The Sensitivity of Heterogeneous Atmospheric Mercury Processes to Climate Change

Andrew P. Rutter
USDA Forest Service,
Southern Global Change Program
Raleigh, NC USA

The sensitivity of heterogeneous atmospheric mercury physicochemical processes to variance in environmental conditions is only partially understood, but is central to understanding the atmospheric transport and fate of natural and anthropogenic emissions of mercury under future climate scenarios. The importance of this sensitivity lies in the fact that although gaseous elemental mercury consists of greater than 99% of atmospheric mercury away from the influences of urban areas and point sources, reactive mercury (the remaining fraction) is the predominant species that deposits from the atmosphere. Therefore only slight variations in the mass conversion of GEM to RM can have significant impacts on mercury removal from the atmosphere. In order to successfully predict modern and future atmospheric mercury source receptor relationships, the dependence of these physicochemical processes on environmental conditions must be parameterized for use in models.

Under support from the US EPA STAR Program, researchers at UW-Madison and the University of New Hampshire are addressing these needs with a project that is divided into four modules: 1) climate sensitivity measurements of gaseous elemental mercury and reactive dry deposition to a variety of environmental surfaces; 2) measurements of the dependence of aqueous mercury speciation in surrogate and synthetic fog and cloud water on environmental conditions; 3) smog chamber studies of modifications in GEM oxidation by heterogeneous VOC/O3/OH/NOx photochemical reaction systems; and, 4) a comparison between a year of rural and urban hourly measurements of atmospheric GEM and RM concentrations, and corresponding results from CMAQ-Hg updated with the findings from project modules 1-3 and recent peer-reviewed publications. An overview of all four modules will be presented with particular attention given to preliminary results from the dry deposition module.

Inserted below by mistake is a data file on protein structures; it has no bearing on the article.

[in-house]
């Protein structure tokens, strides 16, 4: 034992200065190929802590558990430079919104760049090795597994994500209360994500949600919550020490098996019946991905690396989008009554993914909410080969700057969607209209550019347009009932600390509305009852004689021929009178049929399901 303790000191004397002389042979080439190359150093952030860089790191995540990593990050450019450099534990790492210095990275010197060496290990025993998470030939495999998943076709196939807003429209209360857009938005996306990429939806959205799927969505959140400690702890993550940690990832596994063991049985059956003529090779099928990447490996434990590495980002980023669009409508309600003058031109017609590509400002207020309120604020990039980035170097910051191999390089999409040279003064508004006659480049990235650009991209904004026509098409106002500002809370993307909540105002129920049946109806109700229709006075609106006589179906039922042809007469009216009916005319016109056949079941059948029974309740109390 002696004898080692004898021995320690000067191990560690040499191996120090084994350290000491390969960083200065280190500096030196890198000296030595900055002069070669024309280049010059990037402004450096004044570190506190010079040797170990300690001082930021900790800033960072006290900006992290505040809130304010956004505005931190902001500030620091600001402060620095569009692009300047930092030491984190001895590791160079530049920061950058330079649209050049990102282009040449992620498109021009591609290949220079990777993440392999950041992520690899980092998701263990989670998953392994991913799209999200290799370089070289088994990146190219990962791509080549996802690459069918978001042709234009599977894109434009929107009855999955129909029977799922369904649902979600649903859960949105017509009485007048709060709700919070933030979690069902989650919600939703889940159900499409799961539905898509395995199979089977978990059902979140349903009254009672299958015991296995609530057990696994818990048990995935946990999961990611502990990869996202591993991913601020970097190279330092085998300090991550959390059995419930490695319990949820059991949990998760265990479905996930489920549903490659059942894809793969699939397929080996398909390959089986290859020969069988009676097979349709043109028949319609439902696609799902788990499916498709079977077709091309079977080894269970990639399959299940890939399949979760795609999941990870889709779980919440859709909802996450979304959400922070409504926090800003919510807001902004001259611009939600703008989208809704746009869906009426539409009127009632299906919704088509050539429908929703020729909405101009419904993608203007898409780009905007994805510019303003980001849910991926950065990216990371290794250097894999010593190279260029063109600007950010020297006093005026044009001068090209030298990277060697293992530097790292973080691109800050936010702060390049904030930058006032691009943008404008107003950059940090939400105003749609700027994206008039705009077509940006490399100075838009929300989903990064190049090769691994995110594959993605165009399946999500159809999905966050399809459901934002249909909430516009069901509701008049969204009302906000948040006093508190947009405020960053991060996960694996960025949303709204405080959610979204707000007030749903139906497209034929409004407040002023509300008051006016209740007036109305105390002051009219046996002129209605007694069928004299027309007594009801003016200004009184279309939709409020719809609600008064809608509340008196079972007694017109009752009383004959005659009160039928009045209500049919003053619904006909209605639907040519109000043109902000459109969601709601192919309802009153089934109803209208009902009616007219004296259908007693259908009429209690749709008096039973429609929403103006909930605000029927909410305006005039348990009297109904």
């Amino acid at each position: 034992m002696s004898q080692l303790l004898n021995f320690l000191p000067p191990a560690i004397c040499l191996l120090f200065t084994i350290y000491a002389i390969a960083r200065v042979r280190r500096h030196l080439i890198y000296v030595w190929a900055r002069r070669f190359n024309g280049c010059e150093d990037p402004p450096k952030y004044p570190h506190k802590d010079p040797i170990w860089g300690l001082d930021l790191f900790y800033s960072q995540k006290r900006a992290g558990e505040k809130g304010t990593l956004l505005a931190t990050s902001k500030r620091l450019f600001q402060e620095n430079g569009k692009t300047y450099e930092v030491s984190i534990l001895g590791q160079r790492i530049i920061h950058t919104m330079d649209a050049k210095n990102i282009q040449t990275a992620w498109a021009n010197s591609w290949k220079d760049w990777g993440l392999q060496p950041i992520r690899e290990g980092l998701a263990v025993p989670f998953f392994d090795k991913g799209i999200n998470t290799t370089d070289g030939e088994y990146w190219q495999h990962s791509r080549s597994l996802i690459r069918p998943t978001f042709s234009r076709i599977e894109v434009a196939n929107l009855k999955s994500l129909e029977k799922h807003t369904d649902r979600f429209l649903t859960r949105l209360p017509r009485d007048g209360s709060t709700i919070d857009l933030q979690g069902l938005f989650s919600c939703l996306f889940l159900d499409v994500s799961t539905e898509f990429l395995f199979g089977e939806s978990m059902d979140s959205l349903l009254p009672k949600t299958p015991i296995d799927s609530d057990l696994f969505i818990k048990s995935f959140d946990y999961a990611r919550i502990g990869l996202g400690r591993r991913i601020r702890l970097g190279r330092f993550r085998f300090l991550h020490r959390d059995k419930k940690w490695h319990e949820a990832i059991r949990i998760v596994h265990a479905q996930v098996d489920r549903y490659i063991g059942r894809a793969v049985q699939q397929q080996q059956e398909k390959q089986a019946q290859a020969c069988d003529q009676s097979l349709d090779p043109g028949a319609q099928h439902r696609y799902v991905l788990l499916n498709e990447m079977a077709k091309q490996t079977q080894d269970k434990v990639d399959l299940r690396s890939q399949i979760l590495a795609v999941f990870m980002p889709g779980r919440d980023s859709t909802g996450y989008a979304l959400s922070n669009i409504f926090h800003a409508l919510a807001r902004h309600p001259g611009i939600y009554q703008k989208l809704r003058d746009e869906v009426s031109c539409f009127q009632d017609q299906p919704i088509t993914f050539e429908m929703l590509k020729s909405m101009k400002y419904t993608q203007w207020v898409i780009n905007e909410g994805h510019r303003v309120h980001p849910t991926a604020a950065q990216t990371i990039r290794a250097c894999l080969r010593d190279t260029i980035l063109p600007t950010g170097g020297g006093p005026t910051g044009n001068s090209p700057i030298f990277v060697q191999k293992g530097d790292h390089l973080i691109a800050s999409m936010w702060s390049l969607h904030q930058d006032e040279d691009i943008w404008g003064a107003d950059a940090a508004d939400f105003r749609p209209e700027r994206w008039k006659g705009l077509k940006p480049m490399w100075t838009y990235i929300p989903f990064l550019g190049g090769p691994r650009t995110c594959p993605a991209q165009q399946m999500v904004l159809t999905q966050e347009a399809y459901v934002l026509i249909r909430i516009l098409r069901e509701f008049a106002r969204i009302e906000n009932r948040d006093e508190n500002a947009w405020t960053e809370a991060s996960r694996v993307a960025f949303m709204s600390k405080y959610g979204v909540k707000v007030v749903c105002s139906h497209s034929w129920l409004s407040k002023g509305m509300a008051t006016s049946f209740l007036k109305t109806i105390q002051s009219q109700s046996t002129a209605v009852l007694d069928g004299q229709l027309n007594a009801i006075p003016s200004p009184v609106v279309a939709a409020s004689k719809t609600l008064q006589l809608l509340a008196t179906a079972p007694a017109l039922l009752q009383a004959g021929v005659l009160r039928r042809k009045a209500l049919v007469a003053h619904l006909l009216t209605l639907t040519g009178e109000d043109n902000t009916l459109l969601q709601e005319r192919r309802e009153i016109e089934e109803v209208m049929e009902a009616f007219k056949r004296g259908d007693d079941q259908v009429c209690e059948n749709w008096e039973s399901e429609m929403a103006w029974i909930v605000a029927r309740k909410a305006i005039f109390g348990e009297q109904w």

GEM dry deposition sensitivity to climate variance was evaluated by exposing a variety of environmental surfaces and plants to isotopically enriched GEM in a controlled environment room at the UW-Madison Biotron Facility. Uptake of isotopically enriched GEM from deciduous and conifer trees, grass turf, 3 types of soil, sand, concrete, asphalt, adsorbent coated quartz fiber filter deposition coupons, and a water surface sampler were quantified over several days of exposure that were conducted over a range of irradiances, temperatures and relative humidities. After exposure the mercury was recovered from the samples using thermal and acidic treatments, and then analyzed for the content of the isotopically enriched GEM by high resolution ICPMS. We will explore the performance of these new experimental methods, and present initial findings.

Andrew Rutter, Environmental Chemistry and Technology Program, 660 N. Park St, Madison, WI 53705